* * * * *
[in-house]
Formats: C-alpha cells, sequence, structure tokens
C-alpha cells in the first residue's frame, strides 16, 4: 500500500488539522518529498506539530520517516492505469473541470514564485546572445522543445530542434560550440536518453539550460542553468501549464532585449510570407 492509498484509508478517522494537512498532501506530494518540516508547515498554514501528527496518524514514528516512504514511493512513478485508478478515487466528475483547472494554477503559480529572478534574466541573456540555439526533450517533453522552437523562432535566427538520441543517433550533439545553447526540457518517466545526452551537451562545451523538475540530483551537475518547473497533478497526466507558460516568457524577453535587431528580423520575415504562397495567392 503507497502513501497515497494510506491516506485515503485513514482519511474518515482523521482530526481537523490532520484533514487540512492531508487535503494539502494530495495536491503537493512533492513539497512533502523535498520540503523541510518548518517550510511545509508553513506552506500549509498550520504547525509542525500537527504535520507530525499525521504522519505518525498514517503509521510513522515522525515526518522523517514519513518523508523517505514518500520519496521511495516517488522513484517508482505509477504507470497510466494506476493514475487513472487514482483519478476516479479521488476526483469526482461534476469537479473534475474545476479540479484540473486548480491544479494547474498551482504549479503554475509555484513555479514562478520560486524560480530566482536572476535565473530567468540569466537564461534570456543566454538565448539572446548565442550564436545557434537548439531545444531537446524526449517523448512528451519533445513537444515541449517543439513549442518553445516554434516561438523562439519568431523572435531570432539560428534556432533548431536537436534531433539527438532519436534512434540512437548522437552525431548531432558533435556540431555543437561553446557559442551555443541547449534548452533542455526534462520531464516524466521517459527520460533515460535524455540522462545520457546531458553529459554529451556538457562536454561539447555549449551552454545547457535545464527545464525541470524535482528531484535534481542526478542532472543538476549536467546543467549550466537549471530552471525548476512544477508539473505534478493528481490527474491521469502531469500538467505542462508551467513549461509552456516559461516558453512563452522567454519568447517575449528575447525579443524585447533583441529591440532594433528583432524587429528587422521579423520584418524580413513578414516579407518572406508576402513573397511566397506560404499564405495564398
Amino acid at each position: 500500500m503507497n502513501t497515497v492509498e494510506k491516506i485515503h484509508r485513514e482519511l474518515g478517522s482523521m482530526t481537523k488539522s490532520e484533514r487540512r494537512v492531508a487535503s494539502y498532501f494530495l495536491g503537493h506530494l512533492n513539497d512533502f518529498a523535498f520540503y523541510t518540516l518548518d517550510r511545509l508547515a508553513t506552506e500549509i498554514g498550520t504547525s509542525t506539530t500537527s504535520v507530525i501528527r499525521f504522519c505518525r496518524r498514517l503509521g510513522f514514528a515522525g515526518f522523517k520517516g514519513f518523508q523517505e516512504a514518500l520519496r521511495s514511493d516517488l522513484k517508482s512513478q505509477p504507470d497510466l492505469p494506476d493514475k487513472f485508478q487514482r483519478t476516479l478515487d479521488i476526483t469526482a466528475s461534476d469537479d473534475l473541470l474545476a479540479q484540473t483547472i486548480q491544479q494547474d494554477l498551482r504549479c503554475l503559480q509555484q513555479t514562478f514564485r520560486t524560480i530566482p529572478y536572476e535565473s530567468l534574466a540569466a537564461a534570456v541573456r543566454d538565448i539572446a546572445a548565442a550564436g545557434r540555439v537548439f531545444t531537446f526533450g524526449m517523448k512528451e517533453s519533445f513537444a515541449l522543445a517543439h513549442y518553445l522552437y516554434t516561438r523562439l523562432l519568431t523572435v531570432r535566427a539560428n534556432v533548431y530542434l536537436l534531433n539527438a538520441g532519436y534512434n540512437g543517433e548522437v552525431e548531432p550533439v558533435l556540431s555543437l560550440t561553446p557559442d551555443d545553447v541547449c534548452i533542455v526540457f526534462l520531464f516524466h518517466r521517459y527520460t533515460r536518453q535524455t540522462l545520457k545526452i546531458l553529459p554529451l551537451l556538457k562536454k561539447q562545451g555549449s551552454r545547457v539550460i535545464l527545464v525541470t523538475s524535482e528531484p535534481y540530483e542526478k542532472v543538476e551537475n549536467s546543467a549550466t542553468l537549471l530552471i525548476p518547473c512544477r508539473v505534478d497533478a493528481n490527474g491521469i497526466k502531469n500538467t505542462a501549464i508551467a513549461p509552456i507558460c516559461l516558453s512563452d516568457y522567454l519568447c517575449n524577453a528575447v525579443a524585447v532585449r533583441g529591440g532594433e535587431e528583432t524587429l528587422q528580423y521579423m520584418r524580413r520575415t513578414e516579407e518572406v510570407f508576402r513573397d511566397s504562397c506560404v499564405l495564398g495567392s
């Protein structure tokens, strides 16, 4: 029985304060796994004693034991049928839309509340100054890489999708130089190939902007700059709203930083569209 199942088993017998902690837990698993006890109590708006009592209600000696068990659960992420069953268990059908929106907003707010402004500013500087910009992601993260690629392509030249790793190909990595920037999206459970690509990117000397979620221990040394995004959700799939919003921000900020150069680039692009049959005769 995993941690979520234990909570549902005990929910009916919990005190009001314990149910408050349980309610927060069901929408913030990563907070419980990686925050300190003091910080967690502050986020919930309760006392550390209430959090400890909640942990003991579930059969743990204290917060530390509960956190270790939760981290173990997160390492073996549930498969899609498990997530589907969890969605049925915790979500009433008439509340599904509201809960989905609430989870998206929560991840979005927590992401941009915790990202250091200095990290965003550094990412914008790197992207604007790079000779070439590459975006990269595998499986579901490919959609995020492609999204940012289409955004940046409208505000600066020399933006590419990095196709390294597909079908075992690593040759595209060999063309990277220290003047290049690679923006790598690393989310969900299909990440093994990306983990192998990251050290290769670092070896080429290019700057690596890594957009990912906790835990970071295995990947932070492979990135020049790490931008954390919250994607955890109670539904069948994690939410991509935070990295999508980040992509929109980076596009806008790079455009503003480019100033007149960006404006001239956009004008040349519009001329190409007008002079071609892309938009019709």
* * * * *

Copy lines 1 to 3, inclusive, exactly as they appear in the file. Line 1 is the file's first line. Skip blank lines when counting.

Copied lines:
[in-house]
Formats: C-alpha cells, sequence, structure tokens
C-alpha cells in the first residue's frame, strides 16, 4: 500500500488539522518529498506539530520517516492505469473541470514564485546572445522543445530542434560550440536518453539550460542553468501549464532585449510570407 492509498484509508478517522494537512498532501506530494518540516508547515498554514501528527496518524514514528516512504514511493512513478485508478478515487466528475483547472494554477503559480529572478534574466541573456540555439526533450517533453522552437523562432535566427538520441543517433550533439545553447526540457518517466545526452551537451562545451523538475540530483551537475518547473497533478497526466507558460516568457524577453535587431528580423520575415504562397495567392 503507497502513501497515497494510506491516506485515503485513514482519511474518515482523521482530526481537523490532520484533514487540512492531508487535503494539502494530495495536491503537493512533492513539497512533502523535498520540503523541510518548518517550510511545509508553513506552506500549509498550520504547525509542525500537527504535520507530525499525521504522519505518525498514517503509521510513522515522525515526518522523517514519513518523508523517505514518500520519496521511495516517488522513484517508482505509477504507470497510466494506476493514475487513472487514482483519478476516479479521488476526483469526482461534476469537479473534475474545476479540479484540473486548480491544479494547474498551482504549479503554475509555484513555479514562478520560486524560480530566482536572476535565473530567468540569466537564461534570456543566454538565448539572446548565442550564436545557434537548439531545444531537446524526449517523448512528451519533445513537444515541449517543439513549442518553445516554434516561438523562439519568431523572435531570432539560428534556432533548431536537436534531433539527438532519436534512434540512437548522437552525431548531432558533435556540431555543437561553446557559442551555443541547449534548452533542455526534462520531464516524466521517459527520460533515460535524455540522462545520457546531458553529459554529451556538457562536454561539447555549449551552454545547457535545464527545464525541470524535482528531484535534481542526478542532472543538476549536467546543467549550466537549471530552471525548476512544477508539473505534478493528481490527474491521469502531469500538467505542462508551467513549461509552456516559461516558453512563452522567454519568447517575449528575447525579443524585447533583441529591440532594433528583432524587429528587422521579423520584418524580413513578414516579407518572406508576402513573397511566397506560404499564405495564398